Mass Spectrometry & Spectroscopy

Measurement of VOCs in Vehicle Interiors Using Thermal Desorption GC-MS with Nitrogen as the Carrier Gas

Jul 12 2022

Author: Waldemar Weber on behalf of shimadzu

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The amount of toxic volatile organic compounds (VOC) in the air is one index of the extent of air pollution and is used for environmental monitoring in factories, urban areas, and indoor environments. VOCs can be measured efficiently using TD-GC/MS, which does not require solvent extraction.
Helium is the most frequently used carrier gas in GCMS analysis. Due to its inertness it allows high sensitivity analysis combined with very good chromatographic separation. As the worldwide production of Helium is decreasing while the demand is permanently growing, Helium prices have doubled in the last 12 months. As the gap between supply and demand is expected to persist for longer times, further price increases are likely.
In this article, analysis was performed using nitrogen rather than helium as the carrier gas. Nitrogen gas can be less sensitive than helium gas, but it is inexpensive and readily available.
An analysis was performed of VOCs typically analysed in voluntary assessments of vehicle interiors and vehicle interior materials, using thermal desorption GC/MS with nitrogen as the carrier gas. The calibration curve, repeatability and efficiency of retrapping were also tested.

Analysis System

In the TD-30R thermal desorption instrument, the sample gas collected within a sample tube is thermally desorbed and then concentrated in a cold trap before injection into the GC-MS. In theTD-30R, there is a retrapping function that collects the split sample gas again in a tube, and a function that automatically adds the internal standard. Using this retrapping function reduces the risk of analysis failure. In addition, the value calculated by the retrapping function can be corrected by using this function together with the internal standard auto addition.
Figure 1. TD-30R + GCMS-QP2020 NX.


The standard mixture of toluene, benzene, ethylbenzene, m,p,o-xylene, styrene, 1,4-dichlorobenzene, and tetradecane diluted with methanol were prepared with concentrations of 10ppm, 40ppm, 100ppm, 400ppm, and 1000 ppm. These standard mixtures were added 1μL to each TENAX-TA sample tube and then analysed. The analytical conditions are shown in Table 1. During the analysis, toluene-d8 was added by theTD-30R’s internal standard automatic addition function.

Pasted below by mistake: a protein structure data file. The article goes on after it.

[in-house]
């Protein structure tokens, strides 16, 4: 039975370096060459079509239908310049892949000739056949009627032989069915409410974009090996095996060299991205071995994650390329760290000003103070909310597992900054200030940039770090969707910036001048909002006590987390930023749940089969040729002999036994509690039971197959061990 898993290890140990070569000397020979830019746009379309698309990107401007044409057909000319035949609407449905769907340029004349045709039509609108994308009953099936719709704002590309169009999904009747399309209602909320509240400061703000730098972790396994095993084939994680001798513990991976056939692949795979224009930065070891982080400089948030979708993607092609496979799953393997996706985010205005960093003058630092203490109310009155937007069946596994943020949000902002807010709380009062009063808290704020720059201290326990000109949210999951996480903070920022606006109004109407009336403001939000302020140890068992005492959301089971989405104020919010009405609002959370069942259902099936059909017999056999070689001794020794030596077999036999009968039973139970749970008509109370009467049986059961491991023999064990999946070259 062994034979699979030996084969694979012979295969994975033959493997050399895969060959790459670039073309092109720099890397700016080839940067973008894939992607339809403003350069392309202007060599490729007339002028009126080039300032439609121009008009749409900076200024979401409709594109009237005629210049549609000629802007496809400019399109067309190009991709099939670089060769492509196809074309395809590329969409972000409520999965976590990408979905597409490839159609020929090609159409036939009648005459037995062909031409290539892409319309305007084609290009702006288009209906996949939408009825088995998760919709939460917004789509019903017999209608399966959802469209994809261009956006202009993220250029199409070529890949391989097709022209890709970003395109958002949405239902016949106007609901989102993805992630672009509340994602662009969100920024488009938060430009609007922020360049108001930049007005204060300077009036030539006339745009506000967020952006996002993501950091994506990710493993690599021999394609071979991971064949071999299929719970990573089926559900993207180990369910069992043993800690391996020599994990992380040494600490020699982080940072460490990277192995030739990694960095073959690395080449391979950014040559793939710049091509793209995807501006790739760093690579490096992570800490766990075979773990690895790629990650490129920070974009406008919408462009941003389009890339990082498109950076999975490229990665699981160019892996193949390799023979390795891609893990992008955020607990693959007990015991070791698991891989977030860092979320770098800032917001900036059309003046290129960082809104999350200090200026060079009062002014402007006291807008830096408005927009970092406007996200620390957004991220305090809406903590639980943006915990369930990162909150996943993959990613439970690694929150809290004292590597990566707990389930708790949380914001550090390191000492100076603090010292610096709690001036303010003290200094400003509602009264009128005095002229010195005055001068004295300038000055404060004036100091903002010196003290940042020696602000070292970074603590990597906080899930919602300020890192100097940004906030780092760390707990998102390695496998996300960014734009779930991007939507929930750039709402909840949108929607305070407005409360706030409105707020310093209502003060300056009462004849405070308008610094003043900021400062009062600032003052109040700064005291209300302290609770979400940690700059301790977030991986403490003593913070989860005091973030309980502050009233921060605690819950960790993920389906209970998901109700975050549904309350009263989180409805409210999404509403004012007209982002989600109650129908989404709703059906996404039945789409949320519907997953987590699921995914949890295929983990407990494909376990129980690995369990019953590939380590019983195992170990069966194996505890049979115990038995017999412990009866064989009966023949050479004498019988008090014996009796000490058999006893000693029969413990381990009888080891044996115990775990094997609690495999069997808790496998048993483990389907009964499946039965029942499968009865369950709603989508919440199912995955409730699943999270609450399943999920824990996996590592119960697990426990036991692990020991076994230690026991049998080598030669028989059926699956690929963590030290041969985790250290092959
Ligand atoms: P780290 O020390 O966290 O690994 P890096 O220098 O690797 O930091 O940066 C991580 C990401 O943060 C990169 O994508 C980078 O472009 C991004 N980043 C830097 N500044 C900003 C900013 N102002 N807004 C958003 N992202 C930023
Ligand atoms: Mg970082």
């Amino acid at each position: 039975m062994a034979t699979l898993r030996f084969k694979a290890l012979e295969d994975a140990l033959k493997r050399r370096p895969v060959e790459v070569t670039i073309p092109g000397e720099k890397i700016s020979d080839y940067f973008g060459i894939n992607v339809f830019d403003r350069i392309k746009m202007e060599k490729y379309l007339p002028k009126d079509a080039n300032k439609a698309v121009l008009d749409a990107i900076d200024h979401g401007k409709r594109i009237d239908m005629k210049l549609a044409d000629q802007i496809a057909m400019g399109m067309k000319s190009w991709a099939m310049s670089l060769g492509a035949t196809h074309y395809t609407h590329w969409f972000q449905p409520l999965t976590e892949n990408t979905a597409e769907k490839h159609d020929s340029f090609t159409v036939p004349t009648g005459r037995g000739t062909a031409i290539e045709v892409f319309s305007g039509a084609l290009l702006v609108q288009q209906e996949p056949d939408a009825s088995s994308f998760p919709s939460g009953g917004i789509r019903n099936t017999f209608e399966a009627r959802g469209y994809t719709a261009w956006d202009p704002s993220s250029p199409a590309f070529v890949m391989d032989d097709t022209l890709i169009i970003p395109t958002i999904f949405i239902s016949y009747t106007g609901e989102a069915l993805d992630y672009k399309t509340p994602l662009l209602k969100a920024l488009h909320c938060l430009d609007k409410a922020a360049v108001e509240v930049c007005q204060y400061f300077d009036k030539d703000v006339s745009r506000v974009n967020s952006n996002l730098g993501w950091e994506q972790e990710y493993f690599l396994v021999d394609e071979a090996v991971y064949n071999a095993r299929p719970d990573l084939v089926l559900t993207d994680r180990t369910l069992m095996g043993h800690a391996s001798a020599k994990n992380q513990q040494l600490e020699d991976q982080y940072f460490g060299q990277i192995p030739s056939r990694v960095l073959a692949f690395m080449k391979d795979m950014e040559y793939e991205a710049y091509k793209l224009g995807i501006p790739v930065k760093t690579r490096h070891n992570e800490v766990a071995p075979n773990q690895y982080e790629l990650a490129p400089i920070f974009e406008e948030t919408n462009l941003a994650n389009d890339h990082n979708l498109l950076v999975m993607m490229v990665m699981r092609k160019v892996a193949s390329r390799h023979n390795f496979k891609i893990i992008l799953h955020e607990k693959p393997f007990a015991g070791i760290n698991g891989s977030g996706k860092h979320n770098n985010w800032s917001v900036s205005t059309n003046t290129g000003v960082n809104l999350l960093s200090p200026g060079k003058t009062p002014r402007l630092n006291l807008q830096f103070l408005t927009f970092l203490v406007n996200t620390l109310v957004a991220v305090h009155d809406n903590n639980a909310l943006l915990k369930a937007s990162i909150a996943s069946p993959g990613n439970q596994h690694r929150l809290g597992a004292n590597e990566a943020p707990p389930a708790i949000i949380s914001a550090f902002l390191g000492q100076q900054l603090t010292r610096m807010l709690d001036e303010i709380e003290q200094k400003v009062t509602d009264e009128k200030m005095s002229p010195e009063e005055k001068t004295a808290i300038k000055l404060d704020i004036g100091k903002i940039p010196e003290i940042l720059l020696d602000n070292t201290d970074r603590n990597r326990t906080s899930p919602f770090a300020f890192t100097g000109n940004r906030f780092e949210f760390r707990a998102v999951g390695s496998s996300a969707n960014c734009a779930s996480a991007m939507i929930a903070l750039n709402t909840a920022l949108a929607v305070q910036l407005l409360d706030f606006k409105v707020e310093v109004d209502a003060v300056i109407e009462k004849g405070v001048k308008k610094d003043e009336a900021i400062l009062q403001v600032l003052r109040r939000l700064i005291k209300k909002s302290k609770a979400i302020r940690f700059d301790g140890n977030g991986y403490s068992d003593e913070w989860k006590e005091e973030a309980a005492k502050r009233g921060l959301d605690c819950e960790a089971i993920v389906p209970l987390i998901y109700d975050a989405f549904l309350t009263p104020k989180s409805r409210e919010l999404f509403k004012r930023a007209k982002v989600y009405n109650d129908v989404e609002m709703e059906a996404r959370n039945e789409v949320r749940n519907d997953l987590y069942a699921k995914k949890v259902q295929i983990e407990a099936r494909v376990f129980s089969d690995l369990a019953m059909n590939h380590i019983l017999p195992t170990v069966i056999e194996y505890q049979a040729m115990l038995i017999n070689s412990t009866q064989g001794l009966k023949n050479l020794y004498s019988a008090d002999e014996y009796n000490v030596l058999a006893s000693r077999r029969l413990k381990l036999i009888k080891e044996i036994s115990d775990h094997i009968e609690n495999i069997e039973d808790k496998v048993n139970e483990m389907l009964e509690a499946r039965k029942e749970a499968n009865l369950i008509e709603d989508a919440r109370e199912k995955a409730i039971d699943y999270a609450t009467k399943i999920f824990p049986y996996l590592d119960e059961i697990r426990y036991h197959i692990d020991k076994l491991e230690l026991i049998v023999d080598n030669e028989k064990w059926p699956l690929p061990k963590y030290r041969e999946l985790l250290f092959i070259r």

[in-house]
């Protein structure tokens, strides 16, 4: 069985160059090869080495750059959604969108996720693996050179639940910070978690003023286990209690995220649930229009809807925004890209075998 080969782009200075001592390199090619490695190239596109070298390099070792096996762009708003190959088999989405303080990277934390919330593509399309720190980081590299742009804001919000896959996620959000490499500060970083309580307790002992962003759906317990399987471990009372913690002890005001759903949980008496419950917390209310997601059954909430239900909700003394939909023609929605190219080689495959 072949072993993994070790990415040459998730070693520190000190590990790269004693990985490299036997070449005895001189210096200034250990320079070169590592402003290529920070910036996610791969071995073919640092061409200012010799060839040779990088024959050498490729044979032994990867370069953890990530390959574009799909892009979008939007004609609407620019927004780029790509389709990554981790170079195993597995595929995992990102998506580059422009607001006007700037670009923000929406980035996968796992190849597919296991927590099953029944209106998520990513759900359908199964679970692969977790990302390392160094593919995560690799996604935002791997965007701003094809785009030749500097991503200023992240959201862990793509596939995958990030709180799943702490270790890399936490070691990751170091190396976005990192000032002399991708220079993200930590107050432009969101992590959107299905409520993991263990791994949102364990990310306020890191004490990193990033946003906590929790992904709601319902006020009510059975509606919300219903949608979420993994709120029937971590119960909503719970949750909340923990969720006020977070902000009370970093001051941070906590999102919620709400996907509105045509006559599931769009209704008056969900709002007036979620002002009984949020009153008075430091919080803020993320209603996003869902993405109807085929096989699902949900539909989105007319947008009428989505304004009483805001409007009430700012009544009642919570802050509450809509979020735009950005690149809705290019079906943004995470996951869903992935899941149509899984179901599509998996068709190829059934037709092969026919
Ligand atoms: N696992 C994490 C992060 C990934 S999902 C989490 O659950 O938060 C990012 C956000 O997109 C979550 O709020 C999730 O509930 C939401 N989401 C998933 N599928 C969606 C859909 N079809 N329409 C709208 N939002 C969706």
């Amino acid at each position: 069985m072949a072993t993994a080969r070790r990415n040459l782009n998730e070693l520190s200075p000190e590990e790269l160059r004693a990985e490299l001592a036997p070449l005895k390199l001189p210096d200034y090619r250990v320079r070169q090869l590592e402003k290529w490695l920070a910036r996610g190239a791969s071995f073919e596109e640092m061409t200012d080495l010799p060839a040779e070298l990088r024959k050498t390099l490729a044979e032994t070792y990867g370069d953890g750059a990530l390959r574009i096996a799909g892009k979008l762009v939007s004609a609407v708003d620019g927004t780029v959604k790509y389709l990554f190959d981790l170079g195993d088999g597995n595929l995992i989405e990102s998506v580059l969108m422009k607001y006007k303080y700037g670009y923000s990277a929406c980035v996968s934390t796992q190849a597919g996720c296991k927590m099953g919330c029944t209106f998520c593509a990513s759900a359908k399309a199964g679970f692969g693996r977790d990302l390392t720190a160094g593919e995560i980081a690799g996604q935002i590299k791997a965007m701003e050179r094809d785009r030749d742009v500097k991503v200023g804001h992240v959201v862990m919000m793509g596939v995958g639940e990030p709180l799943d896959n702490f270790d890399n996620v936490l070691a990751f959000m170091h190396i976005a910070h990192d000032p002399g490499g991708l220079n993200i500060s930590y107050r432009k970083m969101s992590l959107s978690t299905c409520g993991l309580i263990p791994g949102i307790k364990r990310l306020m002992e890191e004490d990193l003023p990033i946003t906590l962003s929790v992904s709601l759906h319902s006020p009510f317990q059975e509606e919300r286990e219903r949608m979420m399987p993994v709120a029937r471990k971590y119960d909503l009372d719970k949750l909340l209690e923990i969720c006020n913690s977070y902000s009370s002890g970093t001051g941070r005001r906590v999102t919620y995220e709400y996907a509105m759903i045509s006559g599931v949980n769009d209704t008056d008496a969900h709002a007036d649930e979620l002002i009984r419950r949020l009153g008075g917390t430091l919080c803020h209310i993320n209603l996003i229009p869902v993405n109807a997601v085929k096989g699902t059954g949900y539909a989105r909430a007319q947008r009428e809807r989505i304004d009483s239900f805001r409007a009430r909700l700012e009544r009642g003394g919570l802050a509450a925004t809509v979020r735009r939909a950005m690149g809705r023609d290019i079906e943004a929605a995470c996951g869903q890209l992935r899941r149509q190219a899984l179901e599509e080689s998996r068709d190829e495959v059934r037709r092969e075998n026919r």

The Calibration Curve, Repeatability, and Retrapping Results

The standard mixture of benzene, toluene, ethylbenzene, m,p-xylene, o-xylene, styrene, 1,4-dichlorobenzene, and tetradecane were measured. The TIC chromatogram is shown in Figure 2, and the calibration curve linearity, repeatability, and retrapping results are shown in Table 2. The range of the calibration curve created was 10 ng to 1000 ng, and for all compounds, a good result was obtained, with R>0.999. As an example, the calibration curve for toluene is shown in Figure 3. In addition, when the repeatability was checked at 10 ng, the minimum concentration in the calibration curve, the % RSD (n=5) for all compounds was found to be 5% or less. Furthermore, when the measurement repeatability was checked by retrapping at 10 ng using the TD-30R retrapping (Restore) function, the % RSD (n=5) for all compounds was 6% or less.

Figure 2. TIC Chromatogram for the 1000 ng Standard Sample.

Figure 3. Toluene Calibration Curve Analysed with Nitrogen as the Carrier Gas (10 ng, 40 ng, 100 ng, 400 ng, 1000 ng).
Table 2. Results for Calibration Curve Linearity, Repeatability at 10 ng, and Retrapping Results.


This article described an analysis of VOCs frequently analysed in voluntary assessments of vehicle interiors and vehicle interior materials using the TD-30R + GCMSQP-2020NX with nitrogen as the carrier gas. Favourable values were obtained for the calibration curve, repeatability, and retrapping results. Using this method it was possible to measure nine VOCs (toluene, benzene, ethylbenzene, m,p,o-xylene, styrene, 1,4-dichlorobenzene, andtetradecane) within a vehicle interior using nitrogen as the carrier gas. Even when nitrogen is used, the mass spectrum is virtually the same as that when helium is used as the carrier gas. This means that existing mass spectral libraries can be used as is. For qualitative applications or quantitative analysis at a µg/mL (ppm) level, it is possible that a transition to nitrogen carrier gas can be made.





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